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Medium access control

Service layer in IEEE 802 network standards / From Wikipedia, the free encyclopedia

In IEEE 802 LAN/MAN standards, the medium access control (MAC, also called media access control) sublayer is the layer that controls the hardware responsible for interaction with the wired, optical or wireless transmission medium. The MAC sublayer and the logical link control (LLC) sublayer together make up the data link layer. The LLC provides flow control and multiplexing for the logical link (i.e. EtherType, 802.1Q VLAN tag etc), while the MAC provides flow control and multiplexing for the transmission medium.

These two sublayers together correspond to layer 2 of the OSI model. For compatibility reasons, LLC is optional for implementations of IEEE 802.3 (the frames are then "raw"), but compulsory for implementations of other IEEE 802 physical layer standards. Within the hierarchy of the OSI model and IEEE 802 standards, the MAC sublayer provides a control abstraction of the physical layer such that the complexities of physical link control are invisible to the LLC and upper layers of the network stack. Thus any LLC sublayer (and higher layers) may be used with any MAC. In turn, the medium access control block is formally connected to the PHY via a media-independent interface. Although the MAC block is today typically integrated with the PHY within the same device package, historically any MAC could be used with any PHY, independent of the transmission medium.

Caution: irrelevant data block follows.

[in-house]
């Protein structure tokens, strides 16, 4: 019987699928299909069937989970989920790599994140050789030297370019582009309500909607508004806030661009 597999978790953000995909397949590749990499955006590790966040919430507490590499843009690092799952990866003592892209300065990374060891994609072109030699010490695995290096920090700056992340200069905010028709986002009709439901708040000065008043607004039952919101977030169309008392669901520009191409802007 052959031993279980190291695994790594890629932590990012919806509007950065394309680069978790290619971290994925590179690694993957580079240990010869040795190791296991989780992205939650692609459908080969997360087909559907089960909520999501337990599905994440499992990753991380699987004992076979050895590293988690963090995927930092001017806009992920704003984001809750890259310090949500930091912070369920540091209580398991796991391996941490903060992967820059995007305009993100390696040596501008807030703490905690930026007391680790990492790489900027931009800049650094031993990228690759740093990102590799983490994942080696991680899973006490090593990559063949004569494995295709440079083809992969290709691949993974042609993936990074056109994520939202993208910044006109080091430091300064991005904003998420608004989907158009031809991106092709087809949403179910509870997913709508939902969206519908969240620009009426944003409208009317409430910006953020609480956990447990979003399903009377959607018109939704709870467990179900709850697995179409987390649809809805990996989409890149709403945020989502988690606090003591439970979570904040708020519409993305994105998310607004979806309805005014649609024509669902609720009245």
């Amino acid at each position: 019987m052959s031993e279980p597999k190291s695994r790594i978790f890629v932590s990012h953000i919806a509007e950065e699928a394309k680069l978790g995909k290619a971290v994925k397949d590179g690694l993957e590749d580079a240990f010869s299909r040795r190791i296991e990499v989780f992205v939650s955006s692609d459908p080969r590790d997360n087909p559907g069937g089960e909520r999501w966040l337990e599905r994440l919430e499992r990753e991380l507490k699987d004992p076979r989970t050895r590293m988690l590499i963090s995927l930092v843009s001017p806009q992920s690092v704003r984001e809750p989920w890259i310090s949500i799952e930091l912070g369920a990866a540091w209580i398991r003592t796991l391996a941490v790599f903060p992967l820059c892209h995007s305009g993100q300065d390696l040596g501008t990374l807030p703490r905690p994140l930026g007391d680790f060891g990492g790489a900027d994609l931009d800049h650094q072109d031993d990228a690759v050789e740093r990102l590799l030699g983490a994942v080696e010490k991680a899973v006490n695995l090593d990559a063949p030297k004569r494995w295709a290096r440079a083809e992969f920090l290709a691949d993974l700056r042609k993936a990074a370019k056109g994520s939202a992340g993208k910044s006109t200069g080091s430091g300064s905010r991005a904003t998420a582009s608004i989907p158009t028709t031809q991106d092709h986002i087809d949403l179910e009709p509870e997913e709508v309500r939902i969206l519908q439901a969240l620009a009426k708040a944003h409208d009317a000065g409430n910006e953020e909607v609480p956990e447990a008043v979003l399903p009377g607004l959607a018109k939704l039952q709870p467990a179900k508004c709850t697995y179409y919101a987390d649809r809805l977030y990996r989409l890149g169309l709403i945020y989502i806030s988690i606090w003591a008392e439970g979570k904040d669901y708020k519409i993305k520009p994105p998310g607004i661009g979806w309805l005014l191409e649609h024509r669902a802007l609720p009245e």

When sending data to another device on the network, the MAC sublayer encapsulates higher-level frames into frames appropriate for the transmission medium (i.e. the MAC adds a syncword preamble and also padding if necessary), adds a frame check sequence to identify transmission errors, and then forwards the data to the physical layer as soon as the appropriate channel access method permits it. For topologies with a collision domain (bus, ring, mesh, point-to-multipoint topologies), controlling when data is sent and when to wait is necessary to avoid collisions. Additionally, the MAC is also responsible for compensating for collisions by initiating retransmission if a jam signal is detected. When receiving data from the physical layer, the MAC block ensures data integrity by verifying the sender's frame check sequences, and strips off the sender's preamble and padding before passing the data up to the higher layers.